Concern rising for potential winter storm next week

The drum of what seems like an endless winter keeps beating on, and despite the warmth which has engulfed the area for a brief time this weekend, the beat will continue through the next 7 to 10 days. All forecast models agree on  below normal temperature departures becoming a common theme from the Central to Eastern United States beginning Sunday and continuing through the greater part of the upcoming week. Making things more interesting, undoubtedly, is the signal for a major coastal storm system on all forecast models and their ensembles. This has forecasters and hobbyists alike raising an eyebrow with eyes peeled on the potential system, which could impact the Eastern and Northeast US early next week.

Simply ripping and reading off forecast model’s specific outputs at this range, however, will get you nowhere. We’ve been down this road many times — several times this winter alone. A few operational forecast models start to show snowstorms in the medium range, a few people share it on social networks with big dramatic words, and suddenly all of the NYC Metro Area is lining up at Home Depot and Walmart. What needs to be understood is that, at this range in specific, any specific solution or outcome on forecast models is somewhat unlikely — and the bigger storm systems have very intricate details that won’t be ironed out until the event draws nearer. The counterpoint, with this system, however is the overwhelming majority of guidance now showing the threat. And when that starts to occur on operational and ensemble guidance, it becomes prudent to look at the meteorology behind the potential system.

GFS model showing a significant coastal storm staying east of the area early next week.

GFS model showing a significant coastal storm staying east of the area early next week.

Originating in the Central Pacific, an upper level low pressure system is forecast by all guidance to shift eastward towards the Northeast Pacific ocean from the end of this week into this weekend. What in the world does this have to do with us,  you say? A whole lot. The upper level low over the Northeast Pacific drives a large and anomalous ridge up along the West Coast of the United States. This, in turn creates a very amplified pattern to the east over the Central United States. Any disturbance which were to dive south or southeastward on the east side of that ridge axis would have the potential to amplify fairly rapidly. And on most forecast guidance, the signal is for just exactly that to happen.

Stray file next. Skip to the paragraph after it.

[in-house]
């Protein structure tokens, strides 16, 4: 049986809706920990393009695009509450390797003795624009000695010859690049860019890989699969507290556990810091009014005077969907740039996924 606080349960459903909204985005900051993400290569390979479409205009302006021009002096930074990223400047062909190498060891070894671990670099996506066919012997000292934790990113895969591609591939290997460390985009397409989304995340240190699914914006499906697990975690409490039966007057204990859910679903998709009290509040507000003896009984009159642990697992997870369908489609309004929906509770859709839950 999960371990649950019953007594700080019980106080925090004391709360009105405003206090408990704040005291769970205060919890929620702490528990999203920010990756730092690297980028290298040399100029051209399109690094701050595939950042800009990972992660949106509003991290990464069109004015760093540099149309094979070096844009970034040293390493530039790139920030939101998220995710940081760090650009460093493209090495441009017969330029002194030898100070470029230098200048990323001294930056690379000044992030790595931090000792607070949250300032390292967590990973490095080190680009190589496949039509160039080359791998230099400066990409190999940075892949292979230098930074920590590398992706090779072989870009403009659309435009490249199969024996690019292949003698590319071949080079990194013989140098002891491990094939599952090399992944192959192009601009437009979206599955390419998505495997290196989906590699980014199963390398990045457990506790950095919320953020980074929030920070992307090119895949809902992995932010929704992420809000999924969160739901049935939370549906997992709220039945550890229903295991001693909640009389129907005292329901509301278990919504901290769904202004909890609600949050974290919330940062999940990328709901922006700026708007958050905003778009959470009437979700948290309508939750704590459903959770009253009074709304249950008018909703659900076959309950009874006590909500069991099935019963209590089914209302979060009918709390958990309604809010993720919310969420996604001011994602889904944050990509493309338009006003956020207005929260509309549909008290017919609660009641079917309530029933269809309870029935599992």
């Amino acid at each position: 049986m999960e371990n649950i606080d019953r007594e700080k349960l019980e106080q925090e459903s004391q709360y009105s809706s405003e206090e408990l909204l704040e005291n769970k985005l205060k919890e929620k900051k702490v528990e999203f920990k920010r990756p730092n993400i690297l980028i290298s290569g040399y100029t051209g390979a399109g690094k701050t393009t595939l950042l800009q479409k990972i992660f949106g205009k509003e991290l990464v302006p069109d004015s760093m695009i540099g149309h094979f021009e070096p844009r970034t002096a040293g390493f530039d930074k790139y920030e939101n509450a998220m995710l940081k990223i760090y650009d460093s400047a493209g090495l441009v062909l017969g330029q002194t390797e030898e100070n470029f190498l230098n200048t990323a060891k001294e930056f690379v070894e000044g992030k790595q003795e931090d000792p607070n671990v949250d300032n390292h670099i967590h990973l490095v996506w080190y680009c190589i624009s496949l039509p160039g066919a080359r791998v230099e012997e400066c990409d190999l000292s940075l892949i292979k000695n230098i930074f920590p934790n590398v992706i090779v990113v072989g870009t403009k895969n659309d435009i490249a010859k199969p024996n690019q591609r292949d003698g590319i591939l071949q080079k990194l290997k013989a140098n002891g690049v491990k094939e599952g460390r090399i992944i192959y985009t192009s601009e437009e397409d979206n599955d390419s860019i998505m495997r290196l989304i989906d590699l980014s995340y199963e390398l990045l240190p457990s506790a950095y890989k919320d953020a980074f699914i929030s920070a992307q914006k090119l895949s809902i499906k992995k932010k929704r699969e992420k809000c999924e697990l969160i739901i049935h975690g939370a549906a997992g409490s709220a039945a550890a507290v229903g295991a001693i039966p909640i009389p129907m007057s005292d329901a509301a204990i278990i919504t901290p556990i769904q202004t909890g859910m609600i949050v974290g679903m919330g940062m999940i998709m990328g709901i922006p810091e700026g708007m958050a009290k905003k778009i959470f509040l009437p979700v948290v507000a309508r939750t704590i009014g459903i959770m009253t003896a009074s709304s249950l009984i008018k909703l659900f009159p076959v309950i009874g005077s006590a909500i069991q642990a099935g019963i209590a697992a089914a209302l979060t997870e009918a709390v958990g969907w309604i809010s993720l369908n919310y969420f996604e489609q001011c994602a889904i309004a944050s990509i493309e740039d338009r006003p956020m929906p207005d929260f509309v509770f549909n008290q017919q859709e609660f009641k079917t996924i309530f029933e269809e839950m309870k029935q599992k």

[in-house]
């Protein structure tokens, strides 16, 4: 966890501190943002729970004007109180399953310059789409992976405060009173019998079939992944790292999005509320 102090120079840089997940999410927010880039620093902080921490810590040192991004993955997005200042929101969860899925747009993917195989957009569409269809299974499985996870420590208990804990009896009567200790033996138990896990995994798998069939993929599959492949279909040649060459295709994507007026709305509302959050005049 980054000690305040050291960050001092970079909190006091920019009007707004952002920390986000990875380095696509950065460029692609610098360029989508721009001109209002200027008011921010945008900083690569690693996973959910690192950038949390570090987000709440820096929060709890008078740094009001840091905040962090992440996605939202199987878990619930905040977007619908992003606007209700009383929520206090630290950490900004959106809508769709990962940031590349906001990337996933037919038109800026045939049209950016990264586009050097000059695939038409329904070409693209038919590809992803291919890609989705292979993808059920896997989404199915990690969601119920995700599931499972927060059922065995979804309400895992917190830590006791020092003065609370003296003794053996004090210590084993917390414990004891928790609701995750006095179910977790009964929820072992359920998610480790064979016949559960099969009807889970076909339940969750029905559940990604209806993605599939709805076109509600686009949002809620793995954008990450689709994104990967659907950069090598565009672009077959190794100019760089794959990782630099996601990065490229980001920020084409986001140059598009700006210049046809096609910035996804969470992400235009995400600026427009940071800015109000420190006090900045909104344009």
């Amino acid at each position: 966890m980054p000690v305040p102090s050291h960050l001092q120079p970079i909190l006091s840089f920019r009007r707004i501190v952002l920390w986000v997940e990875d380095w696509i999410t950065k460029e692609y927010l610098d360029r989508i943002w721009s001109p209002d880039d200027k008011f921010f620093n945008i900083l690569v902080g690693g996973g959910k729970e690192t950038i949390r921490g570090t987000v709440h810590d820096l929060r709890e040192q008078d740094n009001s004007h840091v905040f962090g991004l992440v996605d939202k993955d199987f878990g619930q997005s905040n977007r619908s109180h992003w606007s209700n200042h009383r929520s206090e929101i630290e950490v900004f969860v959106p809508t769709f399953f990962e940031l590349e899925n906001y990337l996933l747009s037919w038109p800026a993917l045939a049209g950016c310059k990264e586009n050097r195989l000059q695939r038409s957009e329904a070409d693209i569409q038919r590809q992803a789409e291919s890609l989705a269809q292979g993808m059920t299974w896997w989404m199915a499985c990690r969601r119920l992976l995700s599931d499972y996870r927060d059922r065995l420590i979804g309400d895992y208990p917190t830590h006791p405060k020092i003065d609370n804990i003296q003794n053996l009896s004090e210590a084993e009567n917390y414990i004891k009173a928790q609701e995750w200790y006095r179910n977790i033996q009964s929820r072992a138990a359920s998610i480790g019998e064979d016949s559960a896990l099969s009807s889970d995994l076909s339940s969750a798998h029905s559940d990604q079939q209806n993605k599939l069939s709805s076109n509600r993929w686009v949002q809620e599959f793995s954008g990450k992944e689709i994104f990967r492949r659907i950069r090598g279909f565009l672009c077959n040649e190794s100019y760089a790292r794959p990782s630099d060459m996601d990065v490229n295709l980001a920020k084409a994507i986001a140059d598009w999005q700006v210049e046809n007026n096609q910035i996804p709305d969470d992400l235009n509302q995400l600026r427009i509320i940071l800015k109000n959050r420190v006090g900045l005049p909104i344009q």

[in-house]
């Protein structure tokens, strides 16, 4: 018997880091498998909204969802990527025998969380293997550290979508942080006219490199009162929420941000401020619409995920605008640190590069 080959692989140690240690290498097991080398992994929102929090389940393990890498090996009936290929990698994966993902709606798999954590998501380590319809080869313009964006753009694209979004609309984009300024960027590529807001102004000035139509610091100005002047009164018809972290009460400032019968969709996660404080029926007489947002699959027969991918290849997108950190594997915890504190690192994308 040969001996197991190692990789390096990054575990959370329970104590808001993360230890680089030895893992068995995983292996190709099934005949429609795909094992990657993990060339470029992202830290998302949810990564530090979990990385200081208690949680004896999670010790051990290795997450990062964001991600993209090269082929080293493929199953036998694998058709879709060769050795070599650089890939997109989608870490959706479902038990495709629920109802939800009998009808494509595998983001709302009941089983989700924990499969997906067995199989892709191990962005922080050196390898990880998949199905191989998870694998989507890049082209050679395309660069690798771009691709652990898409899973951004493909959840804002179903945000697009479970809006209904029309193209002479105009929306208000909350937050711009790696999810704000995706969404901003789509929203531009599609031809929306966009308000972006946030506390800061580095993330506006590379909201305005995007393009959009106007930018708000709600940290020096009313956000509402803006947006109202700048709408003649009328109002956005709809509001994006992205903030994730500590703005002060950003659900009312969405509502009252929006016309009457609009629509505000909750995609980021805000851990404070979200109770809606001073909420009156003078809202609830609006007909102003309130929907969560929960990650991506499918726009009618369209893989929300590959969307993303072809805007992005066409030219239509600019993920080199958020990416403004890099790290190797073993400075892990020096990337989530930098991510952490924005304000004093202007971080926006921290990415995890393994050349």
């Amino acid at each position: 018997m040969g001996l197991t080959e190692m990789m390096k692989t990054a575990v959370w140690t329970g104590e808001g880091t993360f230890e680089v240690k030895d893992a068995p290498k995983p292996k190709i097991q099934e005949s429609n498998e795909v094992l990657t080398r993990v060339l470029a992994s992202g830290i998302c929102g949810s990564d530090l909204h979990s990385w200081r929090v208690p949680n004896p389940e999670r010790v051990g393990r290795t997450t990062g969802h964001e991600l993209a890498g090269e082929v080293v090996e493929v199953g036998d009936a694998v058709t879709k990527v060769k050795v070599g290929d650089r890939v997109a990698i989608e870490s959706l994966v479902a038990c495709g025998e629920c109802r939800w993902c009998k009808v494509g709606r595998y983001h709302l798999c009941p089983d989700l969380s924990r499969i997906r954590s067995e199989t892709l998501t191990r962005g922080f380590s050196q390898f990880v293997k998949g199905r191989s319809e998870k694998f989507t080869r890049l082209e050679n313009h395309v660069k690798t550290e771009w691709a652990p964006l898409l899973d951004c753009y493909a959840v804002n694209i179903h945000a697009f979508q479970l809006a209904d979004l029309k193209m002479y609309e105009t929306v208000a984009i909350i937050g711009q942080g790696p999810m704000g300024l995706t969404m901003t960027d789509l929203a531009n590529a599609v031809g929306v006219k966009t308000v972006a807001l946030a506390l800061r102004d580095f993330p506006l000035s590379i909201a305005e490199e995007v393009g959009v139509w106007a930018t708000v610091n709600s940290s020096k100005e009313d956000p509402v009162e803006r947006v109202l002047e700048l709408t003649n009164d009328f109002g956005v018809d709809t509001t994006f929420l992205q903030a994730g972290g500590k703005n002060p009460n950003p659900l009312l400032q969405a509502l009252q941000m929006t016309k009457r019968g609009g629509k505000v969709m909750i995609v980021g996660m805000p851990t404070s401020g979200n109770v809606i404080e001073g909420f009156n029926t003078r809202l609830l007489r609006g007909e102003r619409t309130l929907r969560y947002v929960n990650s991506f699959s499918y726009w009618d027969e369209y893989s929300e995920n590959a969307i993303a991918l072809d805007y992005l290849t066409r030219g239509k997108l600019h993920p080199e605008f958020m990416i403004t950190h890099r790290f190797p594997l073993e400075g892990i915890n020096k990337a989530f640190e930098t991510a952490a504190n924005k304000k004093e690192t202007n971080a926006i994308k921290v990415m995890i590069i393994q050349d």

GFS model showing a ULL in the Pacific forcing a ridge on the West Coast.

GFS model showing a ULL in the Pacific forcing a ridge on the West Coast.

The process, however, is far more complicated than it may seem. Forecast models, at this range, are indicative of two separate pieces of energy moving down the east side of the aforementioned ridge, and eventually ending up in the Central United States. The latter piece of energy is riding along the nose of a very impressive mid level jet streak, and eventually is forecast to race southeastward and phase with the initial disturbance. Should this occur, the potential would exist for a significant low pressure system to develop somewhere near the Eastern Seaboard. This is about where the confidence begins to decrease rapidly.

Working to support the potential for a major low pressure system is a broad, elongated lobe of the Polar Vortex over Southeast Canada and extending toward the Northwest Atlantic. Although not a classic 50/50 low by any means (what you want to see near the 50 long, 50 lat position in order to favor a major Nor’Easter), this feature will serve to slow down the pattern just enough and allow for amplification of a major trough — IF the forecast model guidance is correct in handling it.

GFS model showing two pieces of energy attempting to phase over the Central US.

GFS model showing two pieces of energy attempting to phase over the Central US.

As you may imagine, we are now beginning to reach the “mayhem point” as meteorologists like to define it, where forecast models are beginning to pick up on the potential. But all of the model guidance is handling the situation slightly differently, with individual perturbations, disturbances, and interactions in the mid and upper level flow having major implications on the eventual outcome of the system. And so despite knowing that the major players are more than likely to be on the field for a potential significant coastal storm, we don’t have any increased confidence in the track or intensity of the storm yet.

Should the two pieces of energy interact and phase as shown on some of the forecast models over the last day or so, a significant and powerful coastal storm system could develop — bringing widespread winter precipitation to a large area. That being said, even very slightly differences in the phasing interactions and timing could lead to a farther east or west track, or a weaker or stronger storm system.

As meteorologists, it is important to recognize the difference between potential and increasing certainty. And so we have attempted to do exactly that: Recognize the potential as we described above, but make clear the fact that considerable uncertainty still exists in regard to exactly how the next several days will play out.

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